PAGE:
Anyway, that revival, that awakening soon spread through those thirteen colonies. Many people turned to the Lord, and historians call that the “Great Awakening” because people woke up to how holy God was, and how sinful they were. That was confined to the thirteen colonies until a man named George Whitfield came from England and picked up the ball and started running with it. He was an actor by trade, so when he got saved he brought that right into the preaching. He would be acting out his sermon, gathering thousands with open air preaching, and he would be grieving and weeping and falling and beating his breast. I think some people came just to see the show.
There have been seasons of revival, and praise God. Some historians call them awakenings. I think there was a great awakening. The others are revivals. I know at Mt. Sinai there was a Great Awakening. I don’t know if you came out of this or not, but we witnessed it in the fifties and sixties, called the Jesus Movement. What a great awakening that was, not necessarily based on a revelation of God’s holiness! I think there was a rebellion on the formal church and religion and the organized thing and so on. As the folks in Edward’s day rebelled against the enlightenment, in the Jesus Movement they were rebelling against the organized church. God poured out His love during that time, and poured out many gifts; how many spiritual gifts; a season of power, a season where people turned to the Lord, and they broke all of the traditional Christian norms. Church music has never been the same since the Jesus Movement. They changed all the formality that was in the rigidness that was there. Many went into communal living. It wasn’t all clean and good, but it was a precious revival. I’m no Jonathan Edwards or George Whitfield. As Whitfield picked up the ball and ran with the Great Awakening, I think the Lord used many men, like Dr. Billy Graham to pick up the ball and to run after that Jesus Movement.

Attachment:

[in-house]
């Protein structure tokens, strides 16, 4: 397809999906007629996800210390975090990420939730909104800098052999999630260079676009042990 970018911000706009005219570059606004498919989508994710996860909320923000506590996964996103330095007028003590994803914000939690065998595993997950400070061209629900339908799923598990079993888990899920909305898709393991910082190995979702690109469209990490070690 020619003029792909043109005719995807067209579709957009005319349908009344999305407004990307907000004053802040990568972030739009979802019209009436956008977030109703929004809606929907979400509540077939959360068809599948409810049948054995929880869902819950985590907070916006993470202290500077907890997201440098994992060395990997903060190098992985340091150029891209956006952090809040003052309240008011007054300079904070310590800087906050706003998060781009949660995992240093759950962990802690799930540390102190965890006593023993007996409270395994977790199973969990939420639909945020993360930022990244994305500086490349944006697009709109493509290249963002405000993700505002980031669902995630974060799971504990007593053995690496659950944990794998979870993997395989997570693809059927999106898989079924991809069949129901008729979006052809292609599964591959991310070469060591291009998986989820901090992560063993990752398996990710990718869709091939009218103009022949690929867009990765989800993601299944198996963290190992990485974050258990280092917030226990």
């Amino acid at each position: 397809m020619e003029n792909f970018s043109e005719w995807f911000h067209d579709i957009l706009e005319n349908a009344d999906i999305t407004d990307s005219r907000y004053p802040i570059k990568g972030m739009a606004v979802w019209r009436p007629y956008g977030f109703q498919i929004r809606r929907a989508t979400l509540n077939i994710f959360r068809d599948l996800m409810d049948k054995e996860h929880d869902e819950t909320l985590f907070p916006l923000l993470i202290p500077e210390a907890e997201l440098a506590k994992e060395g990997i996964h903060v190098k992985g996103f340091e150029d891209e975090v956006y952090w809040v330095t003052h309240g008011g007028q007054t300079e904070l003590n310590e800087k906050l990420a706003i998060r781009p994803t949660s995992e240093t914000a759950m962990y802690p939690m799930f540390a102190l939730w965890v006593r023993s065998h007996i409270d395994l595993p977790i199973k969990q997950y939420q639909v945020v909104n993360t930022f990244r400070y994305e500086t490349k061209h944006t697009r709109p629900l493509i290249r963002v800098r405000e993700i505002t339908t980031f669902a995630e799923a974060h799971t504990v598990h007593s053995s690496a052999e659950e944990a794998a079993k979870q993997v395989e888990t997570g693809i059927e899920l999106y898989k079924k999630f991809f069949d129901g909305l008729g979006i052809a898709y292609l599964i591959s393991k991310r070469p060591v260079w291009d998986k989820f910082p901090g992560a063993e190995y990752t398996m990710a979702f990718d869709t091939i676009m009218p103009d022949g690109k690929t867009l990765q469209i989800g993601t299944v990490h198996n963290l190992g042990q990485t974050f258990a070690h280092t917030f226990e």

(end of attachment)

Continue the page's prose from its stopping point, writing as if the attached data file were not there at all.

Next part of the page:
I’m going to take several of the Ten Commandments and try to show what is included in them and how often we violate them. You might think some of the things I say are silly and God is not that serious. I hope that God communicates what’s on my heart to communicate. I assure you that whatever I say is a million times more serious than I can begin to say. When God gives a commandment, everything that would contribute to breaking that commandment, everything that would be an accomplice is also included.
Exodus 20:2&3, “I am the Lord your God, who brought you out of the land of Egypt, out of the house of slavery. You shall have no other gods before me.” You might say, “I’ve never broken that command. I’ve never had other gods. I don’t worship the sun and the moon and the stars. In order to obey that commandment you have to know God. It implies the knowledge of God. Any ignorance of God is a violation of that commandment. Do you know God in every way you can know God? If not you’ve fallen short of that commandment. 1 Samuel 15:23, “For rebellion is as the sin of divination. And insubordination is as iniquity and idolatry.” Have you ever been stubborn in all of your life? You broke the first commandment. Insubordination is as idolatry. Habakkuk 1:16, “…they offer a sacrifice to their net and burn incense to their fishing net.” Did you ever glorify your job? You broke the commandment. Some say that the fishing net there is not the fisherman but that the nation was throwing the net out and winning awards, so they were glorying in their victories. Did you ever take credit for a victory that you thought was yours. You broke the first commandment.